The air smelled familiar, yet peculiar at the same time. It had the smell of iron mixed with a sweetness that I wasn’t able to place. The only positive side to it I finally decided was that there wasn’t any sign of a threat, not one I recognized in any way. There was a faint smell of hesitation, but that could be interpreted from both sides.
I kneeled down into the dust and held out my hand towards the weary animal. It was tall with approximately 28 kilograms of weight to it. It’s fur resembled something like a painted or maybe spotted dog, some would maybe even say it resembled a type of wolf, an African wolf covered in familiar shades of tribal colors. He scuttled over to where I was standing and sniffed the air in a no care way. His eyes whilst weary and focused remained calm in an unnatural brown – yellow glow.
I kept my hand straight, waiting for his reaction but there was nothing - nothing I noticed at the time. He looked up towards my arm, lingered for a while longer and then turned around and ran off as if something reminded him to go into hiding.
I gushed over the events and plodded further into the rubble, mystified at what just happened. Having lived abroad for all those years made me unaware of various species. The realization scared me a bit, as I was not sure what I was in for. Africa was fierce and no one really knew what mysteries she held until it was too late. The one’s that did, never lived to tell the tale. It was as if they had been sucked up into the sand to never whisper its secrets, which was frightening even for someone my age.
I tried to foresee the next bend in my adventure but was blocked with a fogginess that I wasn’t able to interpret. And then … in the distance I could feel something surrounding my presence. It lurked in the darkness and whistled soft growls. The sensation wasn’t forthcoming; it also didn’t come from one direction. I was consumed by it. At first, it was panting, a rhythm, a ritual. It lured in the shadows yet approached with caution, step by step – breath by breath.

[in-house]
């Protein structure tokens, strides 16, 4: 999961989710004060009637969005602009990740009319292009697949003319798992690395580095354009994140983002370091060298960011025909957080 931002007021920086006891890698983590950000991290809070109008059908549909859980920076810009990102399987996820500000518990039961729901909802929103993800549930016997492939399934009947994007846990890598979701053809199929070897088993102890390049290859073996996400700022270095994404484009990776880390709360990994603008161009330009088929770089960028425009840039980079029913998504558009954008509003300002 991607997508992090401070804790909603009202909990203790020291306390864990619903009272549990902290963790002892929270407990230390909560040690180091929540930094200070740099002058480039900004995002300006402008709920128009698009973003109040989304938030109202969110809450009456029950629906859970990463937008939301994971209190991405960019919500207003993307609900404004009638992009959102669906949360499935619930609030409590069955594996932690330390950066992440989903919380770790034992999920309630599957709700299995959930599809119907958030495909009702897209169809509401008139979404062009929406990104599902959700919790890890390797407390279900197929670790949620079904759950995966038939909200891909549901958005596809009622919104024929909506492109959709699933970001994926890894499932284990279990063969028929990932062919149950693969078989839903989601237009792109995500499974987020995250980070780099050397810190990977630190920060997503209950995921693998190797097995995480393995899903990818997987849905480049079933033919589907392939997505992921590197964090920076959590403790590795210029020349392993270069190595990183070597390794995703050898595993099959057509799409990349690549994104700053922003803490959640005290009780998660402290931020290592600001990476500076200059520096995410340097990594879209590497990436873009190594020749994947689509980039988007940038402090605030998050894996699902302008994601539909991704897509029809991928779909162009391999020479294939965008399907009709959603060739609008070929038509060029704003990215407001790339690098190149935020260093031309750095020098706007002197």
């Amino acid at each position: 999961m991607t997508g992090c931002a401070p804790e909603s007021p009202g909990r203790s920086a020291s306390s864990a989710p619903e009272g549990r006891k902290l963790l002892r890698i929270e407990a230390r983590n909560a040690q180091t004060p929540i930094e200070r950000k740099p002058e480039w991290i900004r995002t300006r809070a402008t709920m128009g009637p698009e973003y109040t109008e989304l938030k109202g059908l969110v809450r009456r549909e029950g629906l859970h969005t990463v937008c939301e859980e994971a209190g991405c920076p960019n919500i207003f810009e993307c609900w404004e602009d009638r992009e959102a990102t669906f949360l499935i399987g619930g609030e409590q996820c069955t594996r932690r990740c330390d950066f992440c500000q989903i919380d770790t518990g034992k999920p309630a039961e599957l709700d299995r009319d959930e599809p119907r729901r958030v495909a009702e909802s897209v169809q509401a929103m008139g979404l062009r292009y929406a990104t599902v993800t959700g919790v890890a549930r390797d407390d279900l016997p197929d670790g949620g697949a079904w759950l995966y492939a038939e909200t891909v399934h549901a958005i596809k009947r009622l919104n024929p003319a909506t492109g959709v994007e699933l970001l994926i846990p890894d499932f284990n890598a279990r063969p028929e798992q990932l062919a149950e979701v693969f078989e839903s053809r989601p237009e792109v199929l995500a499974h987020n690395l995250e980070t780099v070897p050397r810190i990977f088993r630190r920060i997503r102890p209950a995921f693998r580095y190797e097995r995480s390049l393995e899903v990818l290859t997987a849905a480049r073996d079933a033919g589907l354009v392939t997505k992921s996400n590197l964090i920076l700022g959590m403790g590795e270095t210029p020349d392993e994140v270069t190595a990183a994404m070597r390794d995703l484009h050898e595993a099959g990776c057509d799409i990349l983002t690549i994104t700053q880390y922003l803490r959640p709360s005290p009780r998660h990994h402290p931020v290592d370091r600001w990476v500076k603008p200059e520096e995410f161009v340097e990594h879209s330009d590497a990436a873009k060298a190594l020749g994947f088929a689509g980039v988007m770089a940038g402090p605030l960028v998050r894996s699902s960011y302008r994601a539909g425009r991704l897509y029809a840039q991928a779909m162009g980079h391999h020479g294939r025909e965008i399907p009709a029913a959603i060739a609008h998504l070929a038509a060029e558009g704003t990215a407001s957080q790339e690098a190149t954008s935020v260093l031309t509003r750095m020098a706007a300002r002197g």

I started choking; my mouth was baked and desiccated. I tried to dispel the sensation, but emotions consumed the constant internal monologue. My muscles coiled as I plodded through the few thorny moments before my muscles recoiled into it’s familiar posture. My lips pulled back and without hesitation, they parted with a fierce growl that even shook my own mind. I hadn’t recoiled like this since Egypt and the effort made my body shiver in exasperation.
The wind protruded their chants and in the distance, I could hear them whisper: -
“Sisi kutoa firewater kutupa nchi yako,
"Mtu nyeupe kuongea na ndimi zilizogawanyika",
lakini pia marehemu sasa kuanza kulalamika,
“We give you firewater you give us your land, white man speak with forked tongue, but it’s too late now to start complaining, too late”
The distaste in white genres was still new to me, it was always around, no matter where you went but in Africa, the obviousness of the situation was much more protruding than elsewhere. There was a silent hate amongst many tribes and cultures and yet; there had been others that would accept you with open arms.
The silent hymn didn’t die down, it circled and twisted luring, pacing between the fog I could feel the tension of a dance, an attack. I gushed my internal organs together and tried to disburse but there was nothing. It was as if chains had bound me to the ground and a warlike song hypnotized my senses.
It was a growling stomp that echoed in unison and I could sense fur and sweat mixed with adrenaline. The rush of blood and thumbing hearts was a fierce spin. I saw everyone as collateral damage. Fur, black bodies, blood gushing; silent swaying mixed with silent stumps and twirling dust until suddenly, abruptly the chanting stopped. Once the dust clouds and cloudiness evaporated, my senses recoiled back into place and I pulled back from my previous stance. I restructured my facial expression and pulled back my lips parting them politely at the big figure that finally took stance in front of me.